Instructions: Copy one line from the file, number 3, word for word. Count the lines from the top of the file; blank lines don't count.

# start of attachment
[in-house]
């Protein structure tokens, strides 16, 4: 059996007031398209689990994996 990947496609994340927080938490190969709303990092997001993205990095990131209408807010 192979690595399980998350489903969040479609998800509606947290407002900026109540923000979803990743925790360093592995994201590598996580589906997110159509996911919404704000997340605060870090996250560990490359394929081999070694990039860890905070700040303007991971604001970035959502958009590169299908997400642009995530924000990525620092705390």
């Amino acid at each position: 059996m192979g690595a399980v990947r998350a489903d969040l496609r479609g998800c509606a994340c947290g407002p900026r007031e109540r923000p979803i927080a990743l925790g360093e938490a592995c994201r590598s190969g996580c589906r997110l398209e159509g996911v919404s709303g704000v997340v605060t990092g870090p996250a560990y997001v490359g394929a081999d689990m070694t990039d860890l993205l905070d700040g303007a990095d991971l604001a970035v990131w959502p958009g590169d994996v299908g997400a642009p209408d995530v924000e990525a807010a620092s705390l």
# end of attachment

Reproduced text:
């Amino acid at each position: 059996m192979g690595a399980v990947r998350a489903d969040l496609r479609g998800c509606a994340c947290g407002p900026r007031e109540r923000p979803i927080a990743l925790g360093e938490a592995c994201r590598s190969g996580c589906r997110l398209e159509g996911v919404s709303g704000v997340v605060t990092g870090p996250a560990y997001v490359g394929a081999d689990m070694t990039d860890l993205l905070d700040g303007a990095d991971l604001a970035v990131w959502p958009g590169d994996v299908g997400a642009p209408d995530v924000e990525a807010a620092s705390l």